A crucial difference is the default scope: Spring beans by default are singleton, while Guice beans are prototype. I realized this when a server-communcation service (which at that moment contained session state) started losing connection.
My first approach was annotating the communication service as singleton. But when I tried to inject prototype beans inside such singleton, Guice refused to do it claming that there were a problem with scopes. I was forced to creating a new bean, just to hold the session state.
I though: cool, the framework (Guice ) helped me in order to improve the design. If I were using Spring, the container would have injected such bean (which would be an error, since just the first instantiated prototype woudl be injected).
A few months ago, we started developing a framework for using in Oxen internal projects. It is based on OSGi and Spring DM. I created an agnostic OSGi service which handled the session state data and I wanted to create a custom scope in order to store Spring beans into such session.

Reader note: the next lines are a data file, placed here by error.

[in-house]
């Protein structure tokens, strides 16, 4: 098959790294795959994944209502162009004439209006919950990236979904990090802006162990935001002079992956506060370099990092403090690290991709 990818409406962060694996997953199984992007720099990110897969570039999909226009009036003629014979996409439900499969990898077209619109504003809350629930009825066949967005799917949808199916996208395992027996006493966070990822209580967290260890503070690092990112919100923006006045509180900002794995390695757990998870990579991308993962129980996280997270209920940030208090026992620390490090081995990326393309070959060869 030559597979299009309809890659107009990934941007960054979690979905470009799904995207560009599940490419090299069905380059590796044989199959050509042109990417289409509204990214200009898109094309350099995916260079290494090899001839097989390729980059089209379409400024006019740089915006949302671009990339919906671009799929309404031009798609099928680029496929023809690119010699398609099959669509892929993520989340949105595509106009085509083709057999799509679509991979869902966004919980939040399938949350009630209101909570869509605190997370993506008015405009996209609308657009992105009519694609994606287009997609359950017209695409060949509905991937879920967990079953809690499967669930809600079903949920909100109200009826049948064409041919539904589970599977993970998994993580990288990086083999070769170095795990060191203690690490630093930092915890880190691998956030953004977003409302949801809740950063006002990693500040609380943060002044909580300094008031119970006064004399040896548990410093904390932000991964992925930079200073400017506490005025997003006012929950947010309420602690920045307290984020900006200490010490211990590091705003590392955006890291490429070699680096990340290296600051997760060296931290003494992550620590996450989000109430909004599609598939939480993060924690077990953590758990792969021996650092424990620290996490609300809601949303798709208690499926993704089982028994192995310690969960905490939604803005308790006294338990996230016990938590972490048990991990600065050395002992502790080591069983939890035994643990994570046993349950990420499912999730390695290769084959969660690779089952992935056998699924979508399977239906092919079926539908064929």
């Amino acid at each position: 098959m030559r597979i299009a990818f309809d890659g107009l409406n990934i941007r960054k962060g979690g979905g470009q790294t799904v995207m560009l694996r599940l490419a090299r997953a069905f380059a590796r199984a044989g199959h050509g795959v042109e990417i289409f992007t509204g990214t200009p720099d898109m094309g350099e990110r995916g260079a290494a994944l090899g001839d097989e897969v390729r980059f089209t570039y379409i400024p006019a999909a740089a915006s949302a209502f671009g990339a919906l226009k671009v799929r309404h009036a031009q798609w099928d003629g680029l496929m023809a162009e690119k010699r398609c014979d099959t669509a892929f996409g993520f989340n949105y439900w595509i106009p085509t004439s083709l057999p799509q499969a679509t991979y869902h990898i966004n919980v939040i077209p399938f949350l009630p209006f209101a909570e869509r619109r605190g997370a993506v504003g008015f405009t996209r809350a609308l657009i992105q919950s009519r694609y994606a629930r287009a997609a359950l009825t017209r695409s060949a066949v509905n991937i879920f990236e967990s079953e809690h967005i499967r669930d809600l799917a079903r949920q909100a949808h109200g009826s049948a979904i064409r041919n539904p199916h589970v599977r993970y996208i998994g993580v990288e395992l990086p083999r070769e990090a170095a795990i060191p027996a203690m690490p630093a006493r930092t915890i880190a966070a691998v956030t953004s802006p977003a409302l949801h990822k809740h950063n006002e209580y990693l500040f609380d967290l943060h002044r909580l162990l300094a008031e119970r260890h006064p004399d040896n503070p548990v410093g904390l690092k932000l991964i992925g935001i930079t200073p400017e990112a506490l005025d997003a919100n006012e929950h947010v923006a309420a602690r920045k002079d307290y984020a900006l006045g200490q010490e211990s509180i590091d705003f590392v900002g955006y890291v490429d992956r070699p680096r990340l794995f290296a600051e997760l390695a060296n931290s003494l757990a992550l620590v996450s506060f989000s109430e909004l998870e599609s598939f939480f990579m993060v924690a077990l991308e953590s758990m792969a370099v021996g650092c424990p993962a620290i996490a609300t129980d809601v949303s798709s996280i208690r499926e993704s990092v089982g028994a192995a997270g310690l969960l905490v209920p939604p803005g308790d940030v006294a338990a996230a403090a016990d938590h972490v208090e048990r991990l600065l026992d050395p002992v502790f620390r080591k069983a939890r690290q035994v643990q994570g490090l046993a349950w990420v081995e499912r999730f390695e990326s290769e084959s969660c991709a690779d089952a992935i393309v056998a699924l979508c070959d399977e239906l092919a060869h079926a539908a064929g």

Researching a little about custom scopes I found a cool feature, which uses a completely different approach than Guice. The scoped-proxy tag. For example, you can write (importing the appropiate namespaces):
<bean id="userPreferences" class="com.foo.UserPreferences" scope="session"> <aop:scoped-proxy/> </bean>
which creates a proxy for the bean that delegates onto different beans, according to the subjacent scope.
This is pretty cool. For example, yo can inject a bean stored in the HTTP session into a singleton bean and treat the non-singleton bean as it were a singleton. The proxy will be responsible for locating the real bean in the HTTP session.
Both strategies seems good to me. I think that Guice approach imposes some (good) restrictions on the design, while Spring approach gives you more flexibility.